Any one or combination of these developments could create financial pressures that a farmer might try to relieve by selling more (or different) crops and reorganizing production to do so.

I think it’s clear that all such things were perfectly possible. Many if not all of them occurred in fact, in one place or at one time or another. Post himself notes a case in which rising crop prices lured farmers into a bigger involvement with the market.

During the American revolution, he writes, “state-governments began to purchase food, cloth and other supplies from Northern farm-households at inflated prices to support the war effort. As a result, farmers began to devote more and more family-labor to the production of commodities.” And because that reorganization of family labor left them “unable to produce the variety of goods previously manufactured in their self-sufficient communities, rural households borrowed from local store-keepers to purchase U.S.-manufactures during the War, and British manufactures after the War.”

Those voluntarily undertaken debts, however, then added to burdens imposed by post-war tax obligations to force farm families “to market larger and larger portions of both their subsistence- and surplus-output to maintain their landed property in the 1780s.” (187)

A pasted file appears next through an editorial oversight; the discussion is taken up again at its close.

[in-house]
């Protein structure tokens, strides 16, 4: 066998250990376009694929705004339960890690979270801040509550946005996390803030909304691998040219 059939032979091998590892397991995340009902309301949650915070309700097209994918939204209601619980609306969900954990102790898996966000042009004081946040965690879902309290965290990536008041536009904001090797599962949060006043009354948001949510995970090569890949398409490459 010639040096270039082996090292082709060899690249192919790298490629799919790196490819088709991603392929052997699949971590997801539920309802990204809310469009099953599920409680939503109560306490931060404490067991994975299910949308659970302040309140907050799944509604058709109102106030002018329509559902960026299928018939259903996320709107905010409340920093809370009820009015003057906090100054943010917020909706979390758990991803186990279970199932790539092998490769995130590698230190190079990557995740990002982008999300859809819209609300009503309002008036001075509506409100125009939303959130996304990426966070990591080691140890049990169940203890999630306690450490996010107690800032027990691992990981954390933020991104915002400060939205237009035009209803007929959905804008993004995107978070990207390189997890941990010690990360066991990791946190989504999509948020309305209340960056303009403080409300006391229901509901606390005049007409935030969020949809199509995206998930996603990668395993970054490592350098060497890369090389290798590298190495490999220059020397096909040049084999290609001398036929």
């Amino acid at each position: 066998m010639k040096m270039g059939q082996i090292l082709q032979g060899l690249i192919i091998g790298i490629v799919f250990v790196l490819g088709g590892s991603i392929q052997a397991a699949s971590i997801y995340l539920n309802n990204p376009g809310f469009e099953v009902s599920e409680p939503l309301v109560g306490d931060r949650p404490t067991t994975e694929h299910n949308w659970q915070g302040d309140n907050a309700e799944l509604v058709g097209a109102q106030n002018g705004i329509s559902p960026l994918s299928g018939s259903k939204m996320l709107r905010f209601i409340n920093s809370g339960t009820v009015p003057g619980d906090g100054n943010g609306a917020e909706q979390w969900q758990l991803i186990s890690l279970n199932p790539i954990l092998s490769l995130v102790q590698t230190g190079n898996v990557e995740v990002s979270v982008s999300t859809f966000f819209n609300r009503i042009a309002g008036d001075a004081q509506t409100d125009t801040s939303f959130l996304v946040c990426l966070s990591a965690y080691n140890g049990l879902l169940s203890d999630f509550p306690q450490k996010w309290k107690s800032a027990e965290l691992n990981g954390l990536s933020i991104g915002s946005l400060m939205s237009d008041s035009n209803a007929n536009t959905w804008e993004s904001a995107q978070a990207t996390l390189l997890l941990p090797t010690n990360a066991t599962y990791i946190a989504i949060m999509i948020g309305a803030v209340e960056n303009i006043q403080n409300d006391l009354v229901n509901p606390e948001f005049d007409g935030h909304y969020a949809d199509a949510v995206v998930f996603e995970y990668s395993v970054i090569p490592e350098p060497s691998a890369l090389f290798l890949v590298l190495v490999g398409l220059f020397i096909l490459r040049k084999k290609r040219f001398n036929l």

Doesn’t this acknowledged train of events place in question Post’s most categorical denials of commerce’s role in undermining semi-subsistence agriculture? No, he says. These developments “were not sufficient to undermine independent household-production.”

Now if he just means that these developments failed to put an end to semi-subsistence production as a whole, then he is undeniably right. But if he means more than that — if he means that such developments did not undermine the position of any independent household-producers — then surely he is on much weaker ground.

To buttress his argument, Post points to a period in 17th-century France. In that time and place, he tells us (quoting the account of historian Robert Brenner), conditions comparable to those that later faced our American farmers “seem to have worked their undermining effects on peasant proprietorship relatively sporadically and slowly.” (188)

But of course, “sporadically and slowly” does not mean “not at all.” And the French case, while suggestive, tells us nothing concrete about exactly how much the events that Post describes undermined the position of semi-subsistence farmers in North America.

Economics, Politics and Civil War